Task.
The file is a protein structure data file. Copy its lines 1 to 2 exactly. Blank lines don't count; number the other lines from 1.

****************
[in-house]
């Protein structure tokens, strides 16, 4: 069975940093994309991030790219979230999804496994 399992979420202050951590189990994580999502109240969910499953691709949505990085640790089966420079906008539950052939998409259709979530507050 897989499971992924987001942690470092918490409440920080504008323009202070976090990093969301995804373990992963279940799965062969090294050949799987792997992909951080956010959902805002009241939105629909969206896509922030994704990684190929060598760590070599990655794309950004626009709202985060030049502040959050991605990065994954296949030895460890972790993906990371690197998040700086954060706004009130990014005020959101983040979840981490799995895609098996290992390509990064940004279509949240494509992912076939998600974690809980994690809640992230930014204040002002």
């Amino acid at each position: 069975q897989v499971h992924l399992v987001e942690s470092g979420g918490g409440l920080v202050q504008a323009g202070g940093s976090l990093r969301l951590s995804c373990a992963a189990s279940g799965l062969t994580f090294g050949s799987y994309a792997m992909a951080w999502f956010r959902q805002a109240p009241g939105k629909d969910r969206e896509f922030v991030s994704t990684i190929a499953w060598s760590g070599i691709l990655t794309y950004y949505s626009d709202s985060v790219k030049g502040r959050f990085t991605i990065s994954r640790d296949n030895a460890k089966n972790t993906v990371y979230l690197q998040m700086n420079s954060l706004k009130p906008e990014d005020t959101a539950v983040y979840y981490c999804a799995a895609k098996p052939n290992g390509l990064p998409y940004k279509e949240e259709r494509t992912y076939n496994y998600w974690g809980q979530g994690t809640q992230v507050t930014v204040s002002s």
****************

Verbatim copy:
[in-house]
């Protein structure tokens, strides 16, 4: 069975940093994309991030790219979230999804496994 399992979420202050951590189990994580999502109240969910499953691709949505990085640790089966420079906008539950052939998409259709979530507050 897989499971992924987001942690470092918490409440920080504008323009202070976090990093969301995804373990992963279940799965062969090294050949799987792997992909951080956010959902805002009241939105629909969206896509922030994704990684190929060598760590070599990655794309950004626009709202985060030049502040959050991605990065994954296949030895460890972790993906990371690197998040700086954060706004009130990014005020959101983040979840981490799995895609098996290992390509990064940004279509949240494509992912076939998600974690809980994690809640992230930014204040002002």